Desert Mountain's Mark Andrews is Big Schools Football Player of the Year

Desert Mountain's Mark Andrews is Big Schools Football Player of the Year

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Desert Mountain's Mark Andrews is Big Schools Football Player of the Year

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Mark Andrews dwarfs most of the defensive backs who try to take him on. At a chiseled 6-foot-6, 225 pounds, once he gets the ball, the Scottsdale Desert Mountain junior wide receiver either powers over or runs past tacklers en route to the end zone.

Nobody would guess he relies on an insulin pump to keep himself alive, balancing doses by giving himself shots.

At age 9, he was diagnosed with Type I juvenile diabetes.

Andrews inserts a needle through a catheter that is placed under his skin in his lower hip area, about the only place on his body that has fat stored. With his pancreas unable to produce insulin, the insulin he needs to survive is pumped into him.

Every day he is checking his blood glucose levels. The school’s athletic trainer texts readings to Andrews’ parents.

Earlier this basketball season, Andrews, a power forward on the team, had an episode in which the family had to call 911, his mother Martha said.

“He was unresponsive,” Martha Andrews said. “He got real belligerent. And then he fell on the ground, covered his mouth and we couldn’t get any sugar in him.

“He’s not off the pump for nearly as long as he is for football.”

Andrews, an honors student, doesn’t see this as a hindrance, but rather he uses his condition as motivation to show anything is possible.

He dominated first on soccer fields and on basketball courts before high school. Once he got to Desert Mountain, Andrews found football, discovered how good he was at it, and made it his No. 1 passion.

“It definitely gives me a little chip on my shoulder,” Andrews said of the diabetes. “It’s something that makes me work harder, to show people that you can still do things, even if you’re diabetic. There are no limitations.”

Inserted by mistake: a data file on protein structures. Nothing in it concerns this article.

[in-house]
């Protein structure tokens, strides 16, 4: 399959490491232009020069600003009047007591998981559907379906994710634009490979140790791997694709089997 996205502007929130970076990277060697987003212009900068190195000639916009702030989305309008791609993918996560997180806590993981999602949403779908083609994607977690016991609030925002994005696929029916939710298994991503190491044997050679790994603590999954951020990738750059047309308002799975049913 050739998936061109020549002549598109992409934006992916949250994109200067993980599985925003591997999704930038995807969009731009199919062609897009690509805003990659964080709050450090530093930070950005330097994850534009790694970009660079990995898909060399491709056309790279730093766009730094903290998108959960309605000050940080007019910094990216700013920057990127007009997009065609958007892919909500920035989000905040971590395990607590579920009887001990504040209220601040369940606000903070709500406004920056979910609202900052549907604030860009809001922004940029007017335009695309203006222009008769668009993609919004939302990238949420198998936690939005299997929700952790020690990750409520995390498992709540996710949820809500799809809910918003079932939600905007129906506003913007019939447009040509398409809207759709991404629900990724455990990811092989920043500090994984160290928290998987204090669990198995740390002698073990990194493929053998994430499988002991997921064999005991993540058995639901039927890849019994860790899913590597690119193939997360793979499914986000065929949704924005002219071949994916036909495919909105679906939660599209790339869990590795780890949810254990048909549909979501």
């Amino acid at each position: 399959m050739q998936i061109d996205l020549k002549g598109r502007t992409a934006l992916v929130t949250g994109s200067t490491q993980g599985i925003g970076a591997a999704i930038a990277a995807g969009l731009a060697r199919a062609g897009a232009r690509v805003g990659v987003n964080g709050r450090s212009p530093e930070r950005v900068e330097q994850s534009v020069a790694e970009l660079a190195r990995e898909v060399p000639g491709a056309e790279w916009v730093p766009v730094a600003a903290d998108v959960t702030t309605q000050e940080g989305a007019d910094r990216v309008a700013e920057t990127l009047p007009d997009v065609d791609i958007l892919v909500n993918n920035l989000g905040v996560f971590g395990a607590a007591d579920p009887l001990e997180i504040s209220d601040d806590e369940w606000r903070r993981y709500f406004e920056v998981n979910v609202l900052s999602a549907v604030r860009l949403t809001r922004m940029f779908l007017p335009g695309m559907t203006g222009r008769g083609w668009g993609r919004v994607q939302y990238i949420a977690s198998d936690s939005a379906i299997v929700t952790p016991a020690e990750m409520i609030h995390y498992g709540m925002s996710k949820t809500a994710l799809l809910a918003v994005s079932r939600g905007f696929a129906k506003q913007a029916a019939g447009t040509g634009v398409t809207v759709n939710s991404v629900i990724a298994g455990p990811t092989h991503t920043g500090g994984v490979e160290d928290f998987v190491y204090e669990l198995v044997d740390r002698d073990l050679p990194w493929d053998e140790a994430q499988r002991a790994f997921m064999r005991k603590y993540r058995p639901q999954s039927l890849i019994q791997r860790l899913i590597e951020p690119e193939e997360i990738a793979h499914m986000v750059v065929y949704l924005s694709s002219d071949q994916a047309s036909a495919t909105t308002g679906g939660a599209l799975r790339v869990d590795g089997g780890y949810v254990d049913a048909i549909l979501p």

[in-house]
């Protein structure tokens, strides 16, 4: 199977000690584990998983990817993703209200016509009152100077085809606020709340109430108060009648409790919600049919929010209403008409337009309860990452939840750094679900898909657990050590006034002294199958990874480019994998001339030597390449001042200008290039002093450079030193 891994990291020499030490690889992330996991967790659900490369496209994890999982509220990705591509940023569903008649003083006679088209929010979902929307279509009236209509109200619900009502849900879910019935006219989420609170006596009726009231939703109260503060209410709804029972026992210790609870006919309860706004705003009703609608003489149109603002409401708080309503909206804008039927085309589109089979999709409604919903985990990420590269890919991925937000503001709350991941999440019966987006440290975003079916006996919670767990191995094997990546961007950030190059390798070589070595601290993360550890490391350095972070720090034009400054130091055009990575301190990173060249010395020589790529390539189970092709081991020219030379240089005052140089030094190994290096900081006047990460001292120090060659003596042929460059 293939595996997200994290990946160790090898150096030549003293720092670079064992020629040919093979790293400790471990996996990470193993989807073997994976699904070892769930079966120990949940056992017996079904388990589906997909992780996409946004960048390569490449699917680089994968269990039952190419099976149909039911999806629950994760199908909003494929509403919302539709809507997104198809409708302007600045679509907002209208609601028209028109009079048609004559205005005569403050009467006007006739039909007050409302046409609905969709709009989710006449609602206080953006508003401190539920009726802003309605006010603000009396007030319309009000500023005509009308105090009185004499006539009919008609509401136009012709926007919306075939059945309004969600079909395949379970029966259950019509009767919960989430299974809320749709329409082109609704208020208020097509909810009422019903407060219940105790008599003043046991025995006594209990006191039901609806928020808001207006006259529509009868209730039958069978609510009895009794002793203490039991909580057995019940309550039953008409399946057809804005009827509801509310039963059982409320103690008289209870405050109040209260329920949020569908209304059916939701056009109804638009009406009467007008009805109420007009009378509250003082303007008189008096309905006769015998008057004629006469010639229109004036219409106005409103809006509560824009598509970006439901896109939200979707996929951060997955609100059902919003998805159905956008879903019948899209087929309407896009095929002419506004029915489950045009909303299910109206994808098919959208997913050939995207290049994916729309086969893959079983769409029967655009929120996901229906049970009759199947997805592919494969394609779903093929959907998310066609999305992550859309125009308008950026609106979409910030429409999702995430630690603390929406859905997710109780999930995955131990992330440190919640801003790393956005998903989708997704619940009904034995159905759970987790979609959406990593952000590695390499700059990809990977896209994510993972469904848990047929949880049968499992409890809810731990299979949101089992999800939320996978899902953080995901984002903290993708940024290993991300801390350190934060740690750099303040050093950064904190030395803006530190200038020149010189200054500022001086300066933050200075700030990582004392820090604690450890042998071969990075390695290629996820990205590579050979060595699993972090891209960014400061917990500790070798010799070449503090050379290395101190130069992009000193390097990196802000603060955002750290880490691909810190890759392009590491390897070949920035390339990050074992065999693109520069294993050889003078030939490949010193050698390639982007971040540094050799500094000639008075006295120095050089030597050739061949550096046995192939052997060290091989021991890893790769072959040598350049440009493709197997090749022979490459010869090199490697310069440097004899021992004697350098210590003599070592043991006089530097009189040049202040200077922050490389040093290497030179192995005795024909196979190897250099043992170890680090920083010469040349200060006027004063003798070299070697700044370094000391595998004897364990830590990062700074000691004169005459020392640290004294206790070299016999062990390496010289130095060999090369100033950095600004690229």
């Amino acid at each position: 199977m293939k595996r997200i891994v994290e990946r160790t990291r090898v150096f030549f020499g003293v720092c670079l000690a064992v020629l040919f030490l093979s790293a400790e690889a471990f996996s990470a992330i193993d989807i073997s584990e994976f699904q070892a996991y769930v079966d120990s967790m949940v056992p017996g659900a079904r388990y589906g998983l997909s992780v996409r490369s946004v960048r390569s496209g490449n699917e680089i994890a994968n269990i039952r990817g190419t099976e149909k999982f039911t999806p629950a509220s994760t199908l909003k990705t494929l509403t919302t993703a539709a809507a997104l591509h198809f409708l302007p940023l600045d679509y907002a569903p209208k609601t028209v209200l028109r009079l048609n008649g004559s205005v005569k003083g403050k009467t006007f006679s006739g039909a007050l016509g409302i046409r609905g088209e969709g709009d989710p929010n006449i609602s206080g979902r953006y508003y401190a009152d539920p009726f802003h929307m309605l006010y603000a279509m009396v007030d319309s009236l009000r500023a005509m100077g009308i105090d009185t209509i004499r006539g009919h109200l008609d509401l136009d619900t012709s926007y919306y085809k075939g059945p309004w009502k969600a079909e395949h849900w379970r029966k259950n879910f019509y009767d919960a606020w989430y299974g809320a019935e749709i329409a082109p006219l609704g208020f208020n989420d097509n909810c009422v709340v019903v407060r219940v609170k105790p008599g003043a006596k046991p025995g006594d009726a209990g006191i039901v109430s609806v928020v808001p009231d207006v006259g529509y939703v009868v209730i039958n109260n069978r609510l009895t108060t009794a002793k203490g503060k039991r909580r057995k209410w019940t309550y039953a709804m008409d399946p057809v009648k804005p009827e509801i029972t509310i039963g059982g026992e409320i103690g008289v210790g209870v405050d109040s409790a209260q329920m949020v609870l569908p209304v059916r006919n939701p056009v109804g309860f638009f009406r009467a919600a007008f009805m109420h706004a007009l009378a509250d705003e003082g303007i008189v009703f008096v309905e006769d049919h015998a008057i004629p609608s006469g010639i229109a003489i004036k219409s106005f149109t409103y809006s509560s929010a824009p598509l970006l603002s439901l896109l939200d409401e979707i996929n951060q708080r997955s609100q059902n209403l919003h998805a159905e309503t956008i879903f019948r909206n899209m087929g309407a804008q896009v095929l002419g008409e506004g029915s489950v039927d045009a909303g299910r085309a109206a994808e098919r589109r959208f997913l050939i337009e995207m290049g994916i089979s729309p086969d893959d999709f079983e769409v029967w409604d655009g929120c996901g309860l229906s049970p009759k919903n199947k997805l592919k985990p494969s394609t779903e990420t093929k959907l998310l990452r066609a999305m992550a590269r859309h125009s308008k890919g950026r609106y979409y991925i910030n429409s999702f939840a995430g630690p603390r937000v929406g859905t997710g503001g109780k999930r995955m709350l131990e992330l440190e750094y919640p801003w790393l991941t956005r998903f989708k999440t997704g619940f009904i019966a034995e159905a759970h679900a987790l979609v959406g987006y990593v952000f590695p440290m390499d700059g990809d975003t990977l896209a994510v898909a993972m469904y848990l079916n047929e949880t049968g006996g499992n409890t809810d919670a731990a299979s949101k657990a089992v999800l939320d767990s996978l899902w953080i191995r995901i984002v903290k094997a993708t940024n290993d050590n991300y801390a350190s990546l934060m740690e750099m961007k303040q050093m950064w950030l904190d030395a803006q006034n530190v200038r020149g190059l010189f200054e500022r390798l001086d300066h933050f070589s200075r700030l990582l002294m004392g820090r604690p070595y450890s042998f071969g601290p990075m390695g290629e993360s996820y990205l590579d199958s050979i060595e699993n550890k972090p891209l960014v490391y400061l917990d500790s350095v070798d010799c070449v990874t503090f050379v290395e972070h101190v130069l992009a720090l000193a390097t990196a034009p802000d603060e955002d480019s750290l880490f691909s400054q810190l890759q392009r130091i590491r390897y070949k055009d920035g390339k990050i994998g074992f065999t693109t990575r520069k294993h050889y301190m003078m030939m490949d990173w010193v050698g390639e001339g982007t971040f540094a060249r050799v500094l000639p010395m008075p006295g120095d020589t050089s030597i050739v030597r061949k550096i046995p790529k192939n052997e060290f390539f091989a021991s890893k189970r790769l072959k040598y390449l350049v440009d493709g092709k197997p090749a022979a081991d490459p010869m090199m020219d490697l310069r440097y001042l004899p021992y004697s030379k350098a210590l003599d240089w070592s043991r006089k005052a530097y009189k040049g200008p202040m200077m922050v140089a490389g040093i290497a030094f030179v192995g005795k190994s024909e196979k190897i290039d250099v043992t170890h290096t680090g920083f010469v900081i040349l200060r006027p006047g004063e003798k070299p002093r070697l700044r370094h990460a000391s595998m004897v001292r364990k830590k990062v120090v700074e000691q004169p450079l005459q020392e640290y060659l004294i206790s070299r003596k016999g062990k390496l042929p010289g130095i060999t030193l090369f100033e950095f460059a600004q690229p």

The shots have become second-nature, as have the prolific receiving performances.

This season, with fellow junior Kyle Allen throwing the ball, Andrews caught 81 passes for 1,494 yards and 21 touchdowns, helping Desert Mountain turn around a 4-6 season into a 9-3, Division I-quarterfinal year. His receiving yardage passed Eric Drage’s 1,492, which ranked No. 1 in Class 5A as all-time best for a season in the Arizona Interscholastic Association’s archives. Drage was Player of the Year in 1988 at Tucson Santa Rita.

Andrews is azcentral sports’ Big Schools (Divisions I through III) Football Player of the Year this season.

He has been a coach’s dream for Tony Tabor, who suffered through an 0-10 season in 2010, when Andrews was tearing it up so much at the freshman level that word about him spread rapidly throughout the state.

“He’s not arrogant,” Tabor said. “He never gets in trouble. He makes good grades. I almost have to pinch myself.”

Andrews, whose blood sugar levels are well-monitored by Desert Mountain trainers, quickly got on the fast track in college recruiting after a sophomore season in which he caught 58 passes for 1,058 yards and 10 scores, giving Desert Mountain four more wins than it had the previous season.

He picked up eight offers in the spring and summer, including from Arizona, Arizona State, Oklahoma, and Ohio State. His brother and No. 1 fan, Jack, six years older, is a medical student at Oklahoma.

Notre Dame, which recently offered him a scholarship, already has visited him three times, making him a top 2014 target. He has been compared to Notre Dame’s Tyler Eifert, who picked up the John Mackey Award for being the nation’s top tight end this college season. Andrews also receives comparison to New England Patriots tight end Rob Gronkowski.

But, at Desert Mountain, he lines up wide and at times in the backfield.

“He saw every coverage imaginable,” Tabor said.

His extensive club soccer background showed up not only in his ability to make big plays after catches, but the way he punished the football on kickoffs.

Tabor said that 45 of Andrews’ 72 kickoffs sailed into the end zone for touchbacks. And this was his first year kicking off.

“Mark Andrews never played a down of football in his life until he showed up here,” Tabor said. “Our receivers coach has done a phenomenal job with him. He’s been coached up. But you don’t just make a Mark Andrews.”

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